The chiefs of the Southampton Volunteer Ambulance and the Southampton Village Volunteer Ambulance companies jointly wrote a letter to the New York State Department of Health in January, voicing concerns about the quality of care patients receive at the Hamptons Center for Rehabilitation and Nursing in the village.
The letter, according to a state official, highlights recurring problems the ambulance crews, which respond to more than 200 calls to the facility each year, have experienced and witnessed among patients they have been called to treat and transport to local hospitals.
Neither the ambulance chiefs—Violetta Zamorski, chief of the Southampton Volunteer Ambulance, and Keith Phillips, chief of Southampton Village Volunteer Ambulance—nor the Department of Health would release a copy of the 10-page letter. But Ms. Zamorski said that among the concerns the chiefs voiced is the volume of ambulance calls that come from the center and the fact that so many of those calls must be handled by the local volunteer ambulances.
Beyond the concerns about ambulance calls, the emergency medical technicians and crews of the volunteer ambulance companies told the Department of Health of worrisome conditions at the center that they had witnessed themselves.
Among the problems ambulance crews have observed, Ms. Zamorski said, were long delays in seeking medical assistance for ailing patients, dehydration and bed sores. EMTs say that patients have sometimes been in severe respiratory distress or suffering chest pains for hours before the facility calls emergency crews to take them to the hospital, she said.
On other occasions, ambulance crews have responded to reports of a patient in cardiac arrest and found that the nursing home’s staff had not used or prepared an automated external defibrillator to restart the patient’s heart—a simple and potentially life-saving measure.
Southampton Volunteer Ambulance crews, based in North Sea, respond to dozens of calls at the Hamptons Center each year even though it is outside the company’s jurisdiction. Southampton Village Volunteer Ambulance, whose jurisdiction includes the nursing home, responded to more than 170 calls at the nursing home last year. In 2007, the most recent year for which complete statistics are available, the nursing home accounted for 22 percent of the village ambulance’s 563 calls, according to 2nd Assistant Chief Janet Sadowski.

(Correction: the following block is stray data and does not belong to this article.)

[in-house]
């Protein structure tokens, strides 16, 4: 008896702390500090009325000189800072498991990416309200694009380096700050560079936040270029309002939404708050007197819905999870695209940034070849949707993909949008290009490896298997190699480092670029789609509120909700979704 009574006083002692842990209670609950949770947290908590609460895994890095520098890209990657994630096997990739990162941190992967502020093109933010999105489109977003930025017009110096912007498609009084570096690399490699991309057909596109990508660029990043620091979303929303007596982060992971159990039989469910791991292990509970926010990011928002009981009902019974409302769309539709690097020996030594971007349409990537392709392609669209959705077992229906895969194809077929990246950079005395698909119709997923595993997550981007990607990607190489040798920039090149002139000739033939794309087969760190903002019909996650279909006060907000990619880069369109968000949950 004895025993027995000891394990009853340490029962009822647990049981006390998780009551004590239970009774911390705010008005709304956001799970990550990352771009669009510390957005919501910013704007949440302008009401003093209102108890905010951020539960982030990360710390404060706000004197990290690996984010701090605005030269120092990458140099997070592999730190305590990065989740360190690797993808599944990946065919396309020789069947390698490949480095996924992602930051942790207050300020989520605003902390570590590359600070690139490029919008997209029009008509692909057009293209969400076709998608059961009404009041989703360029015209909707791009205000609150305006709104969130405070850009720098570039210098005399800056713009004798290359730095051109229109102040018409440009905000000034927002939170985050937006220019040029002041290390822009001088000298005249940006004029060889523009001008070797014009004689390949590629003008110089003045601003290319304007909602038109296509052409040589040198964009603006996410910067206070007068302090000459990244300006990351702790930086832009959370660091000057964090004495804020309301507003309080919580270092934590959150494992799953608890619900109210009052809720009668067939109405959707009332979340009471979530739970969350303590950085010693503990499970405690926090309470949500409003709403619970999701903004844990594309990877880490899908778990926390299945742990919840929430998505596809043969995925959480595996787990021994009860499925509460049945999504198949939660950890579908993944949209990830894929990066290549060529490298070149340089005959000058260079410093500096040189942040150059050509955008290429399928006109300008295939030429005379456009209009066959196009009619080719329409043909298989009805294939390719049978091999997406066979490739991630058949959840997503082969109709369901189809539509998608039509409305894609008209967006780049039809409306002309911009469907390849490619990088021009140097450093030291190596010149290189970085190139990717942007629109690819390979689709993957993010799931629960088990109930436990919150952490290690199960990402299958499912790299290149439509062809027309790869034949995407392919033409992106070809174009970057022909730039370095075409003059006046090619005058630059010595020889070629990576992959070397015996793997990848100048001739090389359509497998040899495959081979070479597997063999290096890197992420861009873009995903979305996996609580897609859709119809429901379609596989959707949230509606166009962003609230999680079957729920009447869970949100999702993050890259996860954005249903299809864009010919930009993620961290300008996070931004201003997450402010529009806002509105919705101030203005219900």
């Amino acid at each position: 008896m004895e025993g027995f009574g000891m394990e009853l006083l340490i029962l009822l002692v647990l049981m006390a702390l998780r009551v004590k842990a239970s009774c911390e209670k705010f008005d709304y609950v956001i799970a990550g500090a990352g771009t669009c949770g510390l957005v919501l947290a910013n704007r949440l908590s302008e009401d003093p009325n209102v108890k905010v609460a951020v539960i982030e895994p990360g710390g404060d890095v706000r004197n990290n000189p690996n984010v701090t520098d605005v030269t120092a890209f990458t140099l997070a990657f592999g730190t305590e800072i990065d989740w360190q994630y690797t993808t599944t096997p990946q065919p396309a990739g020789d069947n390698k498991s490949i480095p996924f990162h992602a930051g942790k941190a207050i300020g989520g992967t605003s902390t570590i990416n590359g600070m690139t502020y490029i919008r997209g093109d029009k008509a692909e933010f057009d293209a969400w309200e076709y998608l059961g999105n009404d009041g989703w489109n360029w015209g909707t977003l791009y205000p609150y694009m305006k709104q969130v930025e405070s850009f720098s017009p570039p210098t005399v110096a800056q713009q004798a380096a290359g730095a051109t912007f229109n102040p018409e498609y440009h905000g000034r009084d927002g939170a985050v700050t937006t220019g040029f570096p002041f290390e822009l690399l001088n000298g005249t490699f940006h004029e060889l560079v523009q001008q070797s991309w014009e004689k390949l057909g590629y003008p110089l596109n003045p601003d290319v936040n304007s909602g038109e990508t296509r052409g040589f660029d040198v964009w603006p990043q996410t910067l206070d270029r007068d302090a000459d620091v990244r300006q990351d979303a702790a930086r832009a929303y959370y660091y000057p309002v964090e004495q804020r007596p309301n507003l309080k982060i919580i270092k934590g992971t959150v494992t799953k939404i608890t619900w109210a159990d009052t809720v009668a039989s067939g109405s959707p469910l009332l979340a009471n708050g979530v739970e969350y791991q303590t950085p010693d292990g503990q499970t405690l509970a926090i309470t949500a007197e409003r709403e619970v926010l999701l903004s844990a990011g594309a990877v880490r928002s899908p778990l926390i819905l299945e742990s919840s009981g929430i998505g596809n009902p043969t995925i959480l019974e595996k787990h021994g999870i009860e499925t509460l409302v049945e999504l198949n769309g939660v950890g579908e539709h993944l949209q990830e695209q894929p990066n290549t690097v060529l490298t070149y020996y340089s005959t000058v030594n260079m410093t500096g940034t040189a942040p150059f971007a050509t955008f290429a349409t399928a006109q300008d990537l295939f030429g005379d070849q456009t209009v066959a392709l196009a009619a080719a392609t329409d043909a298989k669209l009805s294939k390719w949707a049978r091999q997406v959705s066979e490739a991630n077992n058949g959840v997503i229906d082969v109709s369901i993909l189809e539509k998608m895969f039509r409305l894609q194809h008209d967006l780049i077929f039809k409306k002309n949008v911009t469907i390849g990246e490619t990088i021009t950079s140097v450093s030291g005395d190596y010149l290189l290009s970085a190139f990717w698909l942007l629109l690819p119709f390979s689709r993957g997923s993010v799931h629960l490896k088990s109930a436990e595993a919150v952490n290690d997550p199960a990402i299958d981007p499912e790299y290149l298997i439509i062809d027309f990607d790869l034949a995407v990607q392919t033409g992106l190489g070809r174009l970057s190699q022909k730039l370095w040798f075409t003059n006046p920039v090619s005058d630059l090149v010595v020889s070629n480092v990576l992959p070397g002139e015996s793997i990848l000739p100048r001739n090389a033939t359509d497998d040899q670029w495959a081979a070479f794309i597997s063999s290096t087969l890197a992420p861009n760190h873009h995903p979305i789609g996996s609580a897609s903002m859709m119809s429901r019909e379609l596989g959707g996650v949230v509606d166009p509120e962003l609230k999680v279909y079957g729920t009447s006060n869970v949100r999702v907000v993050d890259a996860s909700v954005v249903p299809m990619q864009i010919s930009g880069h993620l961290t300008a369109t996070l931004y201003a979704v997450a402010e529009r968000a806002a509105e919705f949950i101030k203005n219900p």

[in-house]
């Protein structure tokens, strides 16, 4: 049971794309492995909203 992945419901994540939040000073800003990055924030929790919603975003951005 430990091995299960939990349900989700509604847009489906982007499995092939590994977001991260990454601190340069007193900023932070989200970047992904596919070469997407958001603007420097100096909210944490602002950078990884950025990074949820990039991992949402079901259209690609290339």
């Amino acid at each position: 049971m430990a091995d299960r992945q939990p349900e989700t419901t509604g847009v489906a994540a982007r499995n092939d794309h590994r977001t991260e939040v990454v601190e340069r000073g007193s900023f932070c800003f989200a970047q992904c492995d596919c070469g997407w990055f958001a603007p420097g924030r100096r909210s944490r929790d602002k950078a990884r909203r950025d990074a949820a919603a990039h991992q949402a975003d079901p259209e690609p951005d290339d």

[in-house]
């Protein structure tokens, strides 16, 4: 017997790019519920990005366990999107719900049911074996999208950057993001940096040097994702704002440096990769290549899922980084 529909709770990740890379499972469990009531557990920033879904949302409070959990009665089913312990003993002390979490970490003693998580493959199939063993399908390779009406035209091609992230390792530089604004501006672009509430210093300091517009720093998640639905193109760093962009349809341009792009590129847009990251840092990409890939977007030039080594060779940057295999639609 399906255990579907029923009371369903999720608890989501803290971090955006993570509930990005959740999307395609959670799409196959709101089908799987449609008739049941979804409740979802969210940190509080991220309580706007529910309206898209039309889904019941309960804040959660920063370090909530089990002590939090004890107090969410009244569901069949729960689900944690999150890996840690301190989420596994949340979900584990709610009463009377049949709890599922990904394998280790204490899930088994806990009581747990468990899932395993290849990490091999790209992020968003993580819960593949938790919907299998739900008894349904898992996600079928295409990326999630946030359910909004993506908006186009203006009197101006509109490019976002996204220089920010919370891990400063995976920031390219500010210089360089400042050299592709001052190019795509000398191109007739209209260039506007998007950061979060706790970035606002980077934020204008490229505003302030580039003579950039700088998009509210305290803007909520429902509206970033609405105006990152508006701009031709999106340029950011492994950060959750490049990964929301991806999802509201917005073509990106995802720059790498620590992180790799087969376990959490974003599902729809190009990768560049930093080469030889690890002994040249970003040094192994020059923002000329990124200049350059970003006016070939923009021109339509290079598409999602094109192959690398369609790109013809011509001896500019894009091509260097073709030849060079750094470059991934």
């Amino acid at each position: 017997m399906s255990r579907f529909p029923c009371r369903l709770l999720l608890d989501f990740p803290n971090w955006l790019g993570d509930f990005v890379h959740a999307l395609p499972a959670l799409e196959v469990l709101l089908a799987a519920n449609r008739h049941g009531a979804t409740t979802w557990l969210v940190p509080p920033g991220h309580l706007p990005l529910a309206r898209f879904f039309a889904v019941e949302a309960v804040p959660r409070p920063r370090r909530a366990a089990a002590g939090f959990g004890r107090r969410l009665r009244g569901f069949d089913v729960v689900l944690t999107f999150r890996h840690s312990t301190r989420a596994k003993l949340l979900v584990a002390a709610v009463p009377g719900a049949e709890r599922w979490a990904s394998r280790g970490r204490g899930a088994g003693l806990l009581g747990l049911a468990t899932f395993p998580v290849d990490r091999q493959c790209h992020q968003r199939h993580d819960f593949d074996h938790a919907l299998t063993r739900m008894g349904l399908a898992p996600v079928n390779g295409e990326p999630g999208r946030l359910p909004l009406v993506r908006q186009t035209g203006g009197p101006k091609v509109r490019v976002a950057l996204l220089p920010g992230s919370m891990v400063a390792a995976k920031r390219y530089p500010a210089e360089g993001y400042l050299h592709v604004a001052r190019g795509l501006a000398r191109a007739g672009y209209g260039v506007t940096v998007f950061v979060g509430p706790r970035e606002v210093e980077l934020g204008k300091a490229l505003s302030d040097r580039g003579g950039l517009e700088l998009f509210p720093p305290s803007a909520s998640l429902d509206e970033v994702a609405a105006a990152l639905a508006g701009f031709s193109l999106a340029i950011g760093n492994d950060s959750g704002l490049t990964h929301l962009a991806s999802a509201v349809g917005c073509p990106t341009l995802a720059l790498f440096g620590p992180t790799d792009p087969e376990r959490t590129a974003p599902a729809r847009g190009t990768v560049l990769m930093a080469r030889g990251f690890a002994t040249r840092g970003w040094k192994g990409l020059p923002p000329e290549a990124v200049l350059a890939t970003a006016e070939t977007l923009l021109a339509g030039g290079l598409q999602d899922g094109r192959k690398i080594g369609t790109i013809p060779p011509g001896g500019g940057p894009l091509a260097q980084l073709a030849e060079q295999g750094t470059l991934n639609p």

The nursing home contracts with a private ambulance service to transport patients but does not have an ambulance on site and uses the 911 emergency system to call local volunteer ambulances when a private crew is unavailable.
Ms. Zamorski said the local ambulances never balk at responding and expect to have to answer occasional calls from the facility. But she said the sheer volume of calls is overwhelming the already struggling small volunteer corps and affecting service to the surrounding community.
“It has increased the village call volume so drastically,” Ms. Zamorski said. “In turn, that affects the entire community. They should have a paid service on hand there, 24-7.”
The ambulance chief said that concerns have been building among the volunteers who respond to the facility on a regular basis since the day it opened in 2006. She said that crews have had several internal meetings to discuss the conditions at the Hamptons Center, how to address them and whether the volunteer ambulances should lodge a formal complaint.
Ms. Zamorski said that the decision to file a formal complaint against the facility was made jointly by the two ambulance corps in hopes that it would be “an eye-opener for the community” about the care at what is now the only long-term nursing and rehabilitation center east of the Shinnecock Canal.
Mr. Phillips, chief of the village ambulance company, did not return numerous calls seeking comment.
Hamptons Center for Rehabilitation and Nursing is a 280-bed facility on County Road 39 on the edge of Southampton Village. The center is owned and operated by North Sea Associates LLC.
Repeated attempts were made over several weeks to obtain comment from officials of the Hamptons Center, as well as its medical director, Dr. Charles Guida of Southampton. Numerous phone messages were never returned, and no comment was provided upon office visits seeking comment.
Staff writer Brendan O’Reilly contributed to this story.